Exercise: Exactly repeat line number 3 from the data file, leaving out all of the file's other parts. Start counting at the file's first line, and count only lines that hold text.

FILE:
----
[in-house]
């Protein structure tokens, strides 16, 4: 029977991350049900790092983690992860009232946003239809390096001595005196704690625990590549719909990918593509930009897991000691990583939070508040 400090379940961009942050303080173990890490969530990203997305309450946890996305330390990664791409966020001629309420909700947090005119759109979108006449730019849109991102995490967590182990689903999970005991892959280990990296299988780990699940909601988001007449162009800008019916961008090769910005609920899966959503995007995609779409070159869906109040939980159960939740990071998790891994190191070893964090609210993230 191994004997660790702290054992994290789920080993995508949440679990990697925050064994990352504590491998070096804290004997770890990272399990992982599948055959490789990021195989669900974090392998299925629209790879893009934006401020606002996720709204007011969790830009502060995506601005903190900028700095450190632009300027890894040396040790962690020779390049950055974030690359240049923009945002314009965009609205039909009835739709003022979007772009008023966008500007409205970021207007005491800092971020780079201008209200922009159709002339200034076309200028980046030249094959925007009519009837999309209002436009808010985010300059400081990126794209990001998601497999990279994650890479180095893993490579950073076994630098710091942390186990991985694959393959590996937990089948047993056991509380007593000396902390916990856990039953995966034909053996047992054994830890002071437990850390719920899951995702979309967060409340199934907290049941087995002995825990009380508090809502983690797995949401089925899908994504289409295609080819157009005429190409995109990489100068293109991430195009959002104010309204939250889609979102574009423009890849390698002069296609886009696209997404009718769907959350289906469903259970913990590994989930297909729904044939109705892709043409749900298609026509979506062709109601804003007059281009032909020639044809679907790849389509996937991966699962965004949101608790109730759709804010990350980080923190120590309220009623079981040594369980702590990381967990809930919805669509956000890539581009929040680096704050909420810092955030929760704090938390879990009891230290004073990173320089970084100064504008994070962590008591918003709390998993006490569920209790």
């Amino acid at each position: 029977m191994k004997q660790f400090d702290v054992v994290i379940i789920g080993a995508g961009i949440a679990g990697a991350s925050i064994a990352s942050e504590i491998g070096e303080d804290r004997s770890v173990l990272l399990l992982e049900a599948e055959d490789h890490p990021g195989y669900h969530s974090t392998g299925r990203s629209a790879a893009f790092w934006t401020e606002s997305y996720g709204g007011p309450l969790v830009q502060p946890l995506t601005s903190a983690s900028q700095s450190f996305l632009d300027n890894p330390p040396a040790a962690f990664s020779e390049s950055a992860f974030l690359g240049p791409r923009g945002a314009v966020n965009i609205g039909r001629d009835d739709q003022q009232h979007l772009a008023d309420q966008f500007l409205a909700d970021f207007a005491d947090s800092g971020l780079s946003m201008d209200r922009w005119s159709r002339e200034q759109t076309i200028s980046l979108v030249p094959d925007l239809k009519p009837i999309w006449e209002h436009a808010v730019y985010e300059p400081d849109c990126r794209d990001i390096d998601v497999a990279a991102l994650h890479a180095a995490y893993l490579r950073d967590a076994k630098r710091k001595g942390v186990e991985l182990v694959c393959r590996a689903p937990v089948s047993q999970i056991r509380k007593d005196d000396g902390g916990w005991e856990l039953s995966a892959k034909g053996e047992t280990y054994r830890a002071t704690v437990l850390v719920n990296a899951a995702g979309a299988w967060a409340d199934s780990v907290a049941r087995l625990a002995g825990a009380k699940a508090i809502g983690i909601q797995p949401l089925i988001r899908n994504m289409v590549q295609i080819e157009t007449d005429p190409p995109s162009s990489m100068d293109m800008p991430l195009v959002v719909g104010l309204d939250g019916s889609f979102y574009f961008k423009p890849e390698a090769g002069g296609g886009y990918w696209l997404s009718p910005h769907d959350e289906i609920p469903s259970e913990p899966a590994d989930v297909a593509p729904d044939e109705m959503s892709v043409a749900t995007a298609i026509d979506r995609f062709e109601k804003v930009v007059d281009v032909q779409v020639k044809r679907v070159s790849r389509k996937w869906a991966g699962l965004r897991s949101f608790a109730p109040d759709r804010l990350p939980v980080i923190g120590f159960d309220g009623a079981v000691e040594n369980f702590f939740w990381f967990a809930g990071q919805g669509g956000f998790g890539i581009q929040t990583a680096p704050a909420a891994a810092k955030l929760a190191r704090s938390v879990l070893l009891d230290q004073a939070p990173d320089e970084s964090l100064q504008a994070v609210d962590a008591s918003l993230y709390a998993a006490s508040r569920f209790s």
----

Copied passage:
């Amino acid at each position: 029977m191994k004997q660790f400090d702290v054992v994290i379940i789920g080993a995508g961009i949440a679990g990697a991350s925050i064994a990352s942050e504590i491998g070096e303080d804290r004997s770890v173990l990272l399990l992982e049900a599948e055959d490789h890490p990021g195989y669900h969530s974090t392998g299925r990203s629209a790879a893009f790092w934006t401020e606002s997305y996720g709204g007011p309450l969790v830009q502060p946890l995506t601005s903190a983690s900028q700095s450190f996305l632009d300027n890894p330390p040396a040790a962690f990664s020779e390049s950055a992860f974030l690359g240049p791409r923009g945002a314009v966020n965009i609205g039909r001629d009835d739709q003022q009232h979007l772009a008023d309420q966008f500007l409205a909700d970021f207007a005491d947090s800092g971020l780079s946003m201008d209200r922009w005119s159709r002339e200034q759109t076309i200028s980046l979108v030249p094959d925007l239809k009519p009837i999309w006449e209002h436009a808010v730019y985010e300059p400081d849109c990126r794209d990001i390096d998601v497999a990279a991102l994650h890479a180095a995490y893993l490579r950073d967590a076994k630098r710091k001595g942390v186990e991985l182990v694959c393959r590996a689903p937990v089948s047993q999970i056991r509380k007593d005196d000396g902390g916990w005991e856990l039953s995966a892959k034909g053996e047992t280990y054994r830890a002071t704690v437990l850390v719920n990296a899951a995702g979309a299988w967060a409340d199934s780990v907290a049941r087995l625990a002995g825990a009380k699940a508090i809502g983690i909601q797995p949401l089925i988001r899908n994504m289409v590549q295609i080819e157009t007449d005429p190409p995109s162009s990489m100068d293109m800008p991430l195009v959002v719909g104010l309204d939250g019916s889609f979102y574009f961008k423009p890849e390698a090769g002069g296609g886009y990918w696209l997404s009718p910005h769907d959350e289906i609920p469903s259970e913990p899966a590994d989930v297909a593509p729904d044939e109705m959503s892709v043409a749900t995007a298609i026509d979506r995609f062709e109601k804003v930009v007059d281009v032909q779409v020639k044809r679907v070159s790849r389509k996937w869906a991966g699962l965004r897991s949101f608790a109730p109040d759709r804010l990350p939980v980080i923190g120590f159960d309220g009623a079981v000691e040594n369980f702590f939740w990381f967990a809930g990071q919805g669509g956000f998790g890539i581009q929040t990583a680096p704050a909420a891994a810092k955030l929760a190191r704090s938390v879990l070893l009891d230290q004073a939070p990173d320089e970084s964090l100064q504008a994070v609210d962590a008591s918003l993230y709390a998993a006490s508040r569920f209790s």